True Goodness Consists in Learning the Rules of God: A Meditation on Psalm 119:65-72

“Thou hast dealt well with thy servant, O LORD, according unto thy word” (Psalm 119:65).

What is good for you? For instance, is it good for you to miss a flight?  Most of us would say no; but what if the plane then goes down?  Within a larger picture, small afflictions often appear good.

This insight must be grasped: The plane called Earth is going down, and few are finding the path of life (Matthew 7:13-14).  Most are oblivious to the danger, even though death surrounds us daily, and threatens to claim us all.  Instead of learning to prepare, we lull ourselves until forced to learn in the School of Affliction.  And yet how do we often consider affliction?  That it is an evil to be avoided, rather than a good to be welcomed.

Listen to the psalmist acknowledge that God did him good in affliction:

“Before I was afflicted I went astray: but now have I kept thy word” (v. 67).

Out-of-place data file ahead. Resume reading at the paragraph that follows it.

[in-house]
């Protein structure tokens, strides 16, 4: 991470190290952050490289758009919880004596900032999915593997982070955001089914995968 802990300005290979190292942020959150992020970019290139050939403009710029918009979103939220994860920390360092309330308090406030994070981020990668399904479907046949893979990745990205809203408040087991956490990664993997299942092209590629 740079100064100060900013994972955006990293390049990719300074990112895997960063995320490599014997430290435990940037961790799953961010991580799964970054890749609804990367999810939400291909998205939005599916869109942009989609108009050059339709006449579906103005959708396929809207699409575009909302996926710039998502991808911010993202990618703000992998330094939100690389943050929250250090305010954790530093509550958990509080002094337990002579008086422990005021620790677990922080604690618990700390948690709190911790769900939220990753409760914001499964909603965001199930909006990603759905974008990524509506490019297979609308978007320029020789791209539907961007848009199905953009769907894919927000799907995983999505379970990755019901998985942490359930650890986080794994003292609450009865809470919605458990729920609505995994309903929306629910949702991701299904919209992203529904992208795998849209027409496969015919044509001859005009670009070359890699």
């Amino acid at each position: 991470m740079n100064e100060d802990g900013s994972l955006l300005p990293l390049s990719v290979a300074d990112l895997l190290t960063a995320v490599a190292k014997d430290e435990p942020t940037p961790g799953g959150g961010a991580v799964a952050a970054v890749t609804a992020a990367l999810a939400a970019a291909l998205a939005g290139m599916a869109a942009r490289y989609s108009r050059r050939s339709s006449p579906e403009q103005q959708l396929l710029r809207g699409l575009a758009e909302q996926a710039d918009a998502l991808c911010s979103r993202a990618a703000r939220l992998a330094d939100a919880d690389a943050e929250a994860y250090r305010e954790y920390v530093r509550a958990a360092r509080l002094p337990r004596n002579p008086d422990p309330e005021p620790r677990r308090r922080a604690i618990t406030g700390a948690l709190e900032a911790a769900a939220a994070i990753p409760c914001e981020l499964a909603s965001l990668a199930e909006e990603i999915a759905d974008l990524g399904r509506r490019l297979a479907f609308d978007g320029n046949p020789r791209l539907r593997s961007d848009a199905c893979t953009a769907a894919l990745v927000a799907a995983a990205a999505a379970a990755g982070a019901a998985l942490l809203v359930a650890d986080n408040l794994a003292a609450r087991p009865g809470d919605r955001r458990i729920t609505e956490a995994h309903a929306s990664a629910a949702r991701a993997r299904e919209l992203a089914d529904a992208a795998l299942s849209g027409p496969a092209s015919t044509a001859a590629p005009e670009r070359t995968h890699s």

“It is good for me that I have been afflicted: that I might learn thy statutes” (v. 71).

To him, true goodness consisted in learning the rules of God, by means of the “good judgment and knowledge” gained in the School of Affliction (v. 66).  Despite appearances, he acknowledged that God is good and does good, even in affliction (v. 68; cf. Romans 8:28).  He even believed in the commands of God, that goodness is found in obedience (v. 66).

Similarly, listen to the testimonies of Christians today.  Is it not true that often an affliction led them to Christ?  Was it good, then, or was it evil, for them to be afflicted?  Only the larger picture can tell.

Too often we resemble the self-sufficient of this world, who smear our character with falsehood, while their own understanding is loaded with fat (vv. 69-70).  To them, God’s law holds no interest and yields no insight.  They do not need Him–or so they think.  But to the desperate, schooled in affliction, God’s law is better than bullion, and is the object of their recreation (vv. 72, 70).  Instead of falling asleep in church, or skipping altogether, they look forward to sporting in Scripture, for affliction has made them wise–by the grace and goodness of God.

Are you enrolled?  Are you currently in the School of Affliction? “Count it all joy,” says James, when your faith is tested, knowing that such testing, through perseverance, makes you mature in Christ and gives you wisdom unto salvation (James 1:2-5; cf. 3:13-18).  You will miss your flight, but the plane is definitely going down.

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